Perhaps it’s an indictment of how used to modern gaming we are that thinking for ourselves seems alien, but we’re not psychic. But you’d think in the years of its release, and subsequent porting, some halfway agreement would have been met to help newcomers.
The Candle That Burns Twice As Bright…
It’s easy to see what Blade Runner is at least trying to accomplish, but at times it’s just too niche a game that it makes it difficult to be enjoyable. Bear in mind, this is from someone who adores both of the movies, so I’m no stranger to this universe.
Take Voight-Kampff tests, for example. In the movie, it’s explained that they’re not lie detectors, but devices used to deduce who’s a Replicant or not. Questions are asked to see how the subject reacts and so forth. In the game, it’s a similar piece of kit. But in the game, McCoy only gets to ask ten questions of varying pressure, there’s no real indication that you’re doing it properly.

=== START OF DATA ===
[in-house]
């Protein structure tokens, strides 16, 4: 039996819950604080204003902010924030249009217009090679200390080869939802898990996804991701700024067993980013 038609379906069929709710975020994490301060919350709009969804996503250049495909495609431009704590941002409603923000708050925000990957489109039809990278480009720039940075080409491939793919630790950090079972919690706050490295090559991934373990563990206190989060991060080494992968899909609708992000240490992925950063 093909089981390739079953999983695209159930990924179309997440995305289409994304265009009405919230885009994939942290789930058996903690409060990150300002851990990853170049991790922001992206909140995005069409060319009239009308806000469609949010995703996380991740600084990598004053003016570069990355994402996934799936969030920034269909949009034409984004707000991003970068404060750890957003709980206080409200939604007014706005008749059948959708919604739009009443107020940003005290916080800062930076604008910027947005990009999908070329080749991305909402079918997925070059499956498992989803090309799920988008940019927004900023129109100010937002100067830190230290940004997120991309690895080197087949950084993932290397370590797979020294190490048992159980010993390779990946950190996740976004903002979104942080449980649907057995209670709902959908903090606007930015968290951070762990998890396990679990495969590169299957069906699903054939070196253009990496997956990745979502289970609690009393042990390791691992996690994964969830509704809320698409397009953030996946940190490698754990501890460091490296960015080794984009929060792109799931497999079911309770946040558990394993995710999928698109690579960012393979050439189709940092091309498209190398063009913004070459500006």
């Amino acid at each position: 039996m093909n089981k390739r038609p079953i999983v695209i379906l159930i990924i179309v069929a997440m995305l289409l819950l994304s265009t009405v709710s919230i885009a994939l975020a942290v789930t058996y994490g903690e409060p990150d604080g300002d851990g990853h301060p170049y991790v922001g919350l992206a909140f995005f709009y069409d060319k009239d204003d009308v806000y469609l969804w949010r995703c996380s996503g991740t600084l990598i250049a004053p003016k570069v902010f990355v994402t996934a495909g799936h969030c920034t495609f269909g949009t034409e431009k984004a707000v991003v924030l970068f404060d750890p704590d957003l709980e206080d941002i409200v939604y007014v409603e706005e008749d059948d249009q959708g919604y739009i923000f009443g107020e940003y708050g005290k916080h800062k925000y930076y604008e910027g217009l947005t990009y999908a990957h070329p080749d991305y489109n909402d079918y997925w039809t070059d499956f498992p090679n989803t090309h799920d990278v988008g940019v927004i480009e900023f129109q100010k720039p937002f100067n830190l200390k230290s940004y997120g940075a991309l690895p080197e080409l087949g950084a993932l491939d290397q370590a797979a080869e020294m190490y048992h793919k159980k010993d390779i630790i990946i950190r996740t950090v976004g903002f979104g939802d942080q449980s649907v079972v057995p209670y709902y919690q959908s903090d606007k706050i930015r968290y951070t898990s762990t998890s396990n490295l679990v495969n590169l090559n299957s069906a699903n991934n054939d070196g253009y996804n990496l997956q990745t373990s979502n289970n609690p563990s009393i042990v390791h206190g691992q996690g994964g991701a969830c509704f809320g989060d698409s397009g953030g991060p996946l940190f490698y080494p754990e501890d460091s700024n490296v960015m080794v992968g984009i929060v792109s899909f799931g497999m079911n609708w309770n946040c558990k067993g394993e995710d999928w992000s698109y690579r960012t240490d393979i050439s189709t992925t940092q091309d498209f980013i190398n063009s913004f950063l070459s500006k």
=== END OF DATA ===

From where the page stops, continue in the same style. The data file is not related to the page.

If you’d played this in 1997, you’d probably know what to do. To someone coming in now? I can’t imagine they’d nail it on the first, second or fifth go. Having to save and reload each time you fail is not a slow process, but certainly an arduous and immersion-breaking one.
All This Nostalgia Lost, Like… Games In A Bargain Bin
In summary, I had trouble getting into Blade Runner, but that doesn’t mean I won’t tentatively recommend it. It’s not as easy as “If you liked the movie…” because, as mentioned, I hold the first film in my all-time top ten but I struggle with this game. I wanted to like it, and I think that’s the problem.